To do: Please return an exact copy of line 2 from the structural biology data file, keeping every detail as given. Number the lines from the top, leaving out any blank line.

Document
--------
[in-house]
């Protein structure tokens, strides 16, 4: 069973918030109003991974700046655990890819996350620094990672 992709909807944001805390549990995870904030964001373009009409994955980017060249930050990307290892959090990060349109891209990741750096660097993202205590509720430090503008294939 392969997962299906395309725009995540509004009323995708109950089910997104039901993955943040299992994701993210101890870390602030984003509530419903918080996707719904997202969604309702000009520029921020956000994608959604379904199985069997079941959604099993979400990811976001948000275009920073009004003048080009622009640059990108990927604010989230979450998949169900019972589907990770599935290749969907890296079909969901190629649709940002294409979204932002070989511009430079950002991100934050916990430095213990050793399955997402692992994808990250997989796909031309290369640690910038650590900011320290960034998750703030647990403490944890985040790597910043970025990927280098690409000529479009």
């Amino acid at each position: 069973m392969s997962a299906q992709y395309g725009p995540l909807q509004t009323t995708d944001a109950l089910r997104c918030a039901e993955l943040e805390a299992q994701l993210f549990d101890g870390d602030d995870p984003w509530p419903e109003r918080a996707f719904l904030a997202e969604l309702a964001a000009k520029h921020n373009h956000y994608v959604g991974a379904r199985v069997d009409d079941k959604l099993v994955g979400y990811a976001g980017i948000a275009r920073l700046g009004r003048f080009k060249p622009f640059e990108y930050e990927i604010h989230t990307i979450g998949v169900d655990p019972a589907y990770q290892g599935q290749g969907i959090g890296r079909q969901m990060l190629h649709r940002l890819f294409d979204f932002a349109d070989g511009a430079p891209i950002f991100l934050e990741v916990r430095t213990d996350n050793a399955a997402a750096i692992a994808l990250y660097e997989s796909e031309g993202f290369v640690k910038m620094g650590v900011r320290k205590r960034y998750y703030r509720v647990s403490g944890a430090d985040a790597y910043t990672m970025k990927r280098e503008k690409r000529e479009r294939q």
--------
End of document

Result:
């Protein structure tokens, strides 16, 4: 069973918030109003991974700046655990890819996350620094990672 992709909807944001805390549990995870904030964001373009009409994955980017060249930050990307290892959090990060349109891209990741750096660097993202205590509720430090503008294939 392969997962299906395309725009995540509004009323995708109950089910997104039901993955943040299992994701993210101890870390602030984003509530419903918080996707719904997202969604309702000009520029921020956000994608959604379904199985069997079941959604099993979400990811976001948000275009920073009004003048080009622009640059990108990927604010989230979450998949169900019972589907990770599935290749969907890296079909969901190629649709940002294409979204932002070989511009430079950002991100934050916990430095213990050793399955997402692992994808990250997989796909031309290369640690910038650590900011320290960034998750703030647990403490944890985040790597910043970025990927280098690409000529479009």